Sunday, March 2, 2014

Hoping For Peace In Troubled Ukraine

Yelena Samofalova in Kiev in 2008.
By Yelena Samofalova
Senior Reporter

WEST HARTFORD, Connecticut, U.S.A. – Over the last few months, I’ve watched the country where I was born crumble from a safe distance of several thousand miles. Although I moved here from Ukraine when I was five years old, I still have ties to it and family living there.
My whole family has been devastated as we tune in to the news every day to see what else has happened. I’ve heard many sad dispatches on the events and especially on the current situation in Ukraine.

Maidan (Independence) Plaza in 2011.
I was born and lived in Kiev, the capital of Ukraine, where the Euro Maidan protests have been held. I remember it as a beautiful plaza in the center of Kiev which we visited both times we returned to Ukraine after moving to America. I recognized everything there when I saw it on TV and in photos on the internet.
I felt terrible as it was destroyed.
Monument to Berehynia
I understand, though, that the people of Ukraine have been trying to send a message to their government and want their voices heard.
The revolts started when the president, Victor Yanukovych, decided not to sign an agreement with the European Union, wanting instead to be allies with Russia. His leadership was generally seen as corrupt and Ukrainians started protesting.
Demonstrations grew violent in January, when Yanukovych made a law taking away people's right to protest and their freedom of speech. This is when people started hurling homemade petrol bombs in slingshots and buildings were taken apart brick by brick.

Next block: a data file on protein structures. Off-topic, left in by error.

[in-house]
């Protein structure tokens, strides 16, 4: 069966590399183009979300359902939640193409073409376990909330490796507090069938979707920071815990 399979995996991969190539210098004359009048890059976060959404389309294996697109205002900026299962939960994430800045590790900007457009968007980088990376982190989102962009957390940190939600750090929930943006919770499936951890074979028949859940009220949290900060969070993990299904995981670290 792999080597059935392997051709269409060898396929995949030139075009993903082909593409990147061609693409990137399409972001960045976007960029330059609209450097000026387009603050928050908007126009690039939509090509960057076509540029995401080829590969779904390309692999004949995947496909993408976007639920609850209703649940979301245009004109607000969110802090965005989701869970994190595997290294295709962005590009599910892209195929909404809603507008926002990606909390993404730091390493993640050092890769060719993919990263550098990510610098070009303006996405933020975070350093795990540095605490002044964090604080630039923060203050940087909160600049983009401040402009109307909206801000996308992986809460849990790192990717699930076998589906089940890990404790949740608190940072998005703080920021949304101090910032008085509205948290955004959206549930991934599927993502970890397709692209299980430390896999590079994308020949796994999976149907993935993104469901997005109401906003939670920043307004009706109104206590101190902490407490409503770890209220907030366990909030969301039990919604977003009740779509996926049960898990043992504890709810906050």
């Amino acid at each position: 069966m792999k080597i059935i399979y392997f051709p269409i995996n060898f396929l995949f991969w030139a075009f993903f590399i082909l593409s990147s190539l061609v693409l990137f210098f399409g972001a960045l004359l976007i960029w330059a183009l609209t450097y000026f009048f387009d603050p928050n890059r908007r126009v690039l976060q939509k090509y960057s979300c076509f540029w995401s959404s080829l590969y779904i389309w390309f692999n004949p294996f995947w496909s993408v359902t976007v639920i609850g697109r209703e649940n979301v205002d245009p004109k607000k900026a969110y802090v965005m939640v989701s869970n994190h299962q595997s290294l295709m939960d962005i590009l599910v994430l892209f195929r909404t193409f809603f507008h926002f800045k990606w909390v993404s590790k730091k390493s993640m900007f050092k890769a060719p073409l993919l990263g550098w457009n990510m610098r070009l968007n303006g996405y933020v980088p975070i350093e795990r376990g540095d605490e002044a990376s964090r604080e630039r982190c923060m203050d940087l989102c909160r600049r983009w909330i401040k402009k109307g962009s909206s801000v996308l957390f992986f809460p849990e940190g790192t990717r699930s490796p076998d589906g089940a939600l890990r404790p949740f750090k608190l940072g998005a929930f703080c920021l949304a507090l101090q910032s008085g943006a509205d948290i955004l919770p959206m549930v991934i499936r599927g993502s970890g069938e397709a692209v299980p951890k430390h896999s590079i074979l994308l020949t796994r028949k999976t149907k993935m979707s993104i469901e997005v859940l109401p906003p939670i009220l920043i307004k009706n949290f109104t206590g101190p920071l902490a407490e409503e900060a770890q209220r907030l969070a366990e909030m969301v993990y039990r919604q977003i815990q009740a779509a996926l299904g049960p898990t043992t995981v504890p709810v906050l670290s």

It was crazy to watch the destruction of the beautiful plaza where I once walked.
The protests have gotten complicated, though, since Ukraine is split in half because of language and cultural differences. People in the east speak and act Russian, while those in the west speak Ukrainian. I’ve heard about these differences my whole life, and how they cause conflicts.
Maidan (Independence) Plaza in 2011.
Since I’m half Russian and Jewish, and speak Russian at home, I don’t fully support the government that has taken control of Ukraine and kicked out the president.
It appears now the country might split in two, with the place where I was born falling under the control of the new government that rose from the riots.
This weekend, Russia sent troops to Crimea, the southeastern part of Ukraine that extends into the Black Sea. When I saw the tanks and troops stationed there, I began to dread what might happen next.
I just want all the violence in Ukraine to end.

(All photos from Yelena Samofalova.)

 

No comments: